Evaluation of Battery System for Frequency Control in Interconnected Power System with a Large Penetration of Wind Power Generation

ABSTRACT:

Recently, a lot of distributed generations such as wind power generation are going to be installed into power systems. However, the fluctuation of these generator outputs affects the system frequency. Therefore, introduction of battery system to the power system has been considered in order to suppress the fluctuation of the total power output of the distributed generation. For frequency analysis, we use the interconnected 2-area power system model. It is assumed that a small control area with a large penetration of wind power plants is interconnected into a large control area. In this system, the tie line power fluctuation is very large as well as the system frequency fluctuation. It is shown that the installed battery can suppress these fluctuations and that the effect of battery on suppression of fluctuations depends on the battery capacity. Then, the required battery capacity for suppressing the tie line power deviation within a given level is calculated.

KEYWORDS:

  1. Battery
  2. Distributed Generation
  3. Frequency
  4. Load Frequency Control (LFC)
  5. Power System
  6. Tie Line Power
  7. Wind Power Generation

SOFTWARE: MATLAB/SIMULINK

BLOCK DIAGRAM:

Fig. 1. Battery system model.

EXPECTED SIMULATION RESULTS:

(a) Tie line power flow

(b) system frequency (Area 2)

Fig. 2. Impact of LFC control method.

  • (a) Tie line power flow

(b) System frequency (Area 2)

(c) Battery output

Fig. 3. Behaviors of tie line power flow, system frequency and battery

output with/without battery (Kb = 0.5, Tb = 0.5).

(a) Tie line power flow

(b) Battery stored energy

(c) Battery output

Fig. 4 Behaviors of tie line power and output and stored energy of battery (9OMWh, 1500MW)

CONCLUSION

In this paper, we have analyzed the impact of installed wind power generation and battery on the system frequency and the tie line power. In 2-area power systems, the tie line power fluctuation is remarkably large as well as the system frequency fluctuation. It has been made clear that the installed battery can suppress these fluctuations and that the effect of battery on suppression of these fluctuations depends on battery capacity. If the stored energy of battery reaches the full capacity, the battery output changes to zero suddenly and the large fluctuation is caused. Therefore, the stored energy needs to be controlled within the rated storage capacity. Based on this need, the required battery capacity for suppressing the tie line power deviation within a reference level has been calculated. If battery and LFC generator are controlled cooperatively, installation of battery with a larger capacity makes it possible to decrease LFC capacity of the conventional generators. In the near future, a new method to calculate the optimal battery storage capacity (MWh) and the appropriate power converter capacity (MW) for various kinds of wind power generation patterns and an effective control method of the battery system for reducing the battery capacity and LFC capability of the conventional power plants will be studied.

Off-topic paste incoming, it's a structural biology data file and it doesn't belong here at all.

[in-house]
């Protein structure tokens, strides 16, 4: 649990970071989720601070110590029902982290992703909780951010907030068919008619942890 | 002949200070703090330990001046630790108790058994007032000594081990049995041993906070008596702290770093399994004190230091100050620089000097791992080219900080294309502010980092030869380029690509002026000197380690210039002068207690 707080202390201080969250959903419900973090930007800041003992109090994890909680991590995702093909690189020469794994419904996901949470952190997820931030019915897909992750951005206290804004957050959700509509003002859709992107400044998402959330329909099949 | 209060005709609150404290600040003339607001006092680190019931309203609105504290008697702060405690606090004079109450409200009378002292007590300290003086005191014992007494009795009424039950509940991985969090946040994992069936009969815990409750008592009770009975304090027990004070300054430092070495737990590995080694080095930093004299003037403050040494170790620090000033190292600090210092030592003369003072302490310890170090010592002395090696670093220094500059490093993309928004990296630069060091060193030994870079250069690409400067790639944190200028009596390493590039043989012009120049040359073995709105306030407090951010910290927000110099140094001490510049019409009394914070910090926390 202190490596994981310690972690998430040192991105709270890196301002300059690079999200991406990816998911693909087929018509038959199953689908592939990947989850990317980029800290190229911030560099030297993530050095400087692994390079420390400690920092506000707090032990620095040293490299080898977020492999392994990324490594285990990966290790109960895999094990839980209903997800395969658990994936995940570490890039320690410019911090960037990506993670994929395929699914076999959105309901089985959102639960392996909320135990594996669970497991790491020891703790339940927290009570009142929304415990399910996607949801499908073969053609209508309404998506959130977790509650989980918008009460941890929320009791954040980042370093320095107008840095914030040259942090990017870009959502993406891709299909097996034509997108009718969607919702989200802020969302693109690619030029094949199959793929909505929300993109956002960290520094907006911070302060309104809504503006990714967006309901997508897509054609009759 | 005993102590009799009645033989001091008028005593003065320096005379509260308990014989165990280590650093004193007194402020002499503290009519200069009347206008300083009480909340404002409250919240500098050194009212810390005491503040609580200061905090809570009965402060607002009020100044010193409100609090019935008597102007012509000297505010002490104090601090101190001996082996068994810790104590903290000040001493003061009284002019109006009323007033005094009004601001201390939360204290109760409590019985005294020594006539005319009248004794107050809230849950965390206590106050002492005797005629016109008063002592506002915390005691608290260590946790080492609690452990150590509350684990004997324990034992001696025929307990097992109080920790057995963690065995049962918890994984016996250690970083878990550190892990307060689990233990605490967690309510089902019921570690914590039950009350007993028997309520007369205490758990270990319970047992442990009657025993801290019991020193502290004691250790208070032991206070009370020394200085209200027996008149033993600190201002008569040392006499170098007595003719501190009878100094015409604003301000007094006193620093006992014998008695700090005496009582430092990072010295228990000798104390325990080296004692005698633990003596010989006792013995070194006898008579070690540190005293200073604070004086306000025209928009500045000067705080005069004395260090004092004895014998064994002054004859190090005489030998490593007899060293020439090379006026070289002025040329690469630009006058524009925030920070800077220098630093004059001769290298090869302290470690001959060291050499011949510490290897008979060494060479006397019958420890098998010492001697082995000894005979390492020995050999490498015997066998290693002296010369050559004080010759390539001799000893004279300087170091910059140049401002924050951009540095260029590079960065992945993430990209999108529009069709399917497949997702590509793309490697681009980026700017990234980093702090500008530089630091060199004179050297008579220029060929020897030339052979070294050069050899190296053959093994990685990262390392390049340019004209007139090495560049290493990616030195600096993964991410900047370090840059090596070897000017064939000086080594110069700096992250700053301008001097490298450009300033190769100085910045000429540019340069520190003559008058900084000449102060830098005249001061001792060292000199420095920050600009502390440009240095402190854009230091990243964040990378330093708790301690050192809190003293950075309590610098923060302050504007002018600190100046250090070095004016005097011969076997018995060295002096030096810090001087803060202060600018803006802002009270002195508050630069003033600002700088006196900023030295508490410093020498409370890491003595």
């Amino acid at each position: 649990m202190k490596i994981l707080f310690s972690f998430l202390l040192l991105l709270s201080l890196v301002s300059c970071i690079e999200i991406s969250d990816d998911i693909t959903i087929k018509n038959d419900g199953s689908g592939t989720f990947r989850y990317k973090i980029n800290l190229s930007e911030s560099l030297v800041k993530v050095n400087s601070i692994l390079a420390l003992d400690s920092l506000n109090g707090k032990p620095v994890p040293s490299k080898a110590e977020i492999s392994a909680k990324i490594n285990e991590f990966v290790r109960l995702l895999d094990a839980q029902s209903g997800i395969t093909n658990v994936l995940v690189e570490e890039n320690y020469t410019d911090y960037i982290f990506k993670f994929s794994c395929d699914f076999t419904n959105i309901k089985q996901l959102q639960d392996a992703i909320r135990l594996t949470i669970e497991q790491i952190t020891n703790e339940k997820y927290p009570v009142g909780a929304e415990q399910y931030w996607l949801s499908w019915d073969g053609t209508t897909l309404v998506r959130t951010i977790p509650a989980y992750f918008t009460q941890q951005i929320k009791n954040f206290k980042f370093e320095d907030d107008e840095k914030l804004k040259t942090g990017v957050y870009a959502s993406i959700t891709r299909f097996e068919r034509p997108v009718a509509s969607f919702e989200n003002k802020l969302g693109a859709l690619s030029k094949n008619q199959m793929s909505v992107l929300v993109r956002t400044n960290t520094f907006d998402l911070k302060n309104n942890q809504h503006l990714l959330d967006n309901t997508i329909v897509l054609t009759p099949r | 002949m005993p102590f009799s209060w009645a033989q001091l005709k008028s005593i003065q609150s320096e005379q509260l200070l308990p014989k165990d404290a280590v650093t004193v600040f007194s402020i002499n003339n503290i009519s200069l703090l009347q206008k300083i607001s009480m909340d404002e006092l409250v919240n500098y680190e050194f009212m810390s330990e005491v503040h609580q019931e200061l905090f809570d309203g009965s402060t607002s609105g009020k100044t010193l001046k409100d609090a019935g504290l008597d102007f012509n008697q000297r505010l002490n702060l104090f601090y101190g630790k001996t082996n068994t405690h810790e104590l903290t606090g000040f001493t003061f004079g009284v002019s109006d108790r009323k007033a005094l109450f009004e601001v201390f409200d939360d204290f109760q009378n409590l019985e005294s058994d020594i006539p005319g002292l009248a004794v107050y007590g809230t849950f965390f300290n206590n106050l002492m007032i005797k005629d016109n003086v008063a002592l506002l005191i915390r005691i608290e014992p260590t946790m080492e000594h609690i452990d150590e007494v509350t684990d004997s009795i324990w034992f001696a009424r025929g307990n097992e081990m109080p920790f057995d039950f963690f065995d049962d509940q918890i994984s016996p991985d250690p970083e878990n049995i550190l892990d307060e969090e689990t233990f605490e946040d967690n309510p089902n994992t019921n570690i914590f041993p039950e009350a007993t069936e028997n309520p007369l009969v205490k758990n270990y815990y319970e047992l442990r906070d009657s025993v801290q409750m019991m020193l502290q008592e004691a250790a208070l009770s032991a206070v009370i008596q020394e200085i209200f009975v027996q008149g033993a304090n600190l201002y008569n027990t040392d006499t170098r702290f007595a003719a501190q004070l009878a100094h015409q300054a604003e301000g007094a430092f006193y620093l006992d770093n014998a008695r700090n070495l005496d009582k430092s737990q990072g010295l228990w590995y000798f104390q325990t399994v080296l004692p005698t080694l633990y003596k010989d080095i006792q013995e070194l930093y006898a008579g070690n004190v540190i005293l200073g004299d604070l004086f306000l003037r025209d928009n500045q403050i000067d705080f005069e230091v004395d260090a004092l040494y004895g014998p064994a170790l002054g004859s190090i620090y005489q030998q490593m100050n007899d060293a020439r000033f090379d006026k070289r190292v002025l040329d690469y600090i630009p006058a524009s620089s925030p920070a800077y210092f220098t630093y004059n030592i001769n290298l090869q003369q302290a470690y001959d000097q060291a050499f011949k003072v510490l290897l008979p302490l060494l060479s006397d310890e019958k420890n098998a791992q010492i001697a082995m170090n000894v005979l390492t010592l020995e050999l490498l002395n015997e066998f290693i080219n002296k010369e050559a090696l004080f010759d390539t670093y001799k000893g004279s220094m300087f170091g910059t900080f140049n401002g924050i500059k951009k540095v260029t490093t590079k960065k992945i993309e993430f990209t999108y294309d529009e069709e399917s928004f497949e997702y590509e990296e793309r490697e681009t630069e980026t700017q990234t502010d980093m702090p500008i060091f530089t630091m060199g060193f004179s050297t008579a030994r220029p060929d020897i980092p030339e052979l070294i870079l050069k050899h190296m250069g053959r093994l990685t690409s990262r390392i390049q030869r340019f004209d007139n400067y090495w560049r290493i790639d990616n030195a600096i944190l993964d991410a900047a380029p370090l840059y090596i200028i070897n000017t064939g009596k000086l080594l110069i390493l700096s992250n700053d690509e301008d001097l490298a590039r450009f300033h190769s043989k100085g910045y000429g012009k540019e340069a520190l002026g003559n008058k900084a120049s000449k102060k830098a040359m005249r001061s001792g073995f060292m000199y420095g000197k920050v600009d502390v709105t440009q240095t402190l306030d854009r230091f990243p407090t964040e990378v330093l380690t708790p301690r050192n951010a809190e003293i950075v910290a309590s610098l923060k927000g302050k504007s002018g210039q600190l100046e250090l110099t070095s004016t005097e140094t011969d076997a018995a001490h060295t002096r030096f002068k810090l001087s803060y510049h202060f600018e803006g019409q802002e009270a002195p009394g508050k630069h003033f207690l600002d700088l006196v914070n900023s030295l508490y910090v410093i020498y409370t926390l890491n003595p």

REFERENCES:

[1] W. El-Khattam and M. M. A. Salama, “Distributed generation technologies, definitions and benefits,” Electric Power Systems Research, vol. 71, issue 2, pp. 1 19-128, Oct. 2004.

[2] N. Jaleeli, L. S. VanSlyck, D. N. Ewart, L. H. Fink, and A. G. Hoffmann, “Understanding automatic generation control,” IEEE Trans. Power Syst., vol. 7, pp. 1106-1122, Aug. 1992.

[3] A. Murakami, A. Yokoyama, and Y. Tada, “Basic study on battery capacity evaluation for load frequency control (LFC) in power system with a large penetration of wind power generation,” T. IEE Japan, vol. 126-B, no. 2, pp. 236-242, Feb. 2006. (in Japanese)

[4] P. Kunder, “Power System Stability and Control, ” McGraw-Hill, 1994.

[5] A. J. Wood and B. F. Wollenberg, “Power Generation Operation and Control,” 2nd ed., Wiley, New York, 1966.

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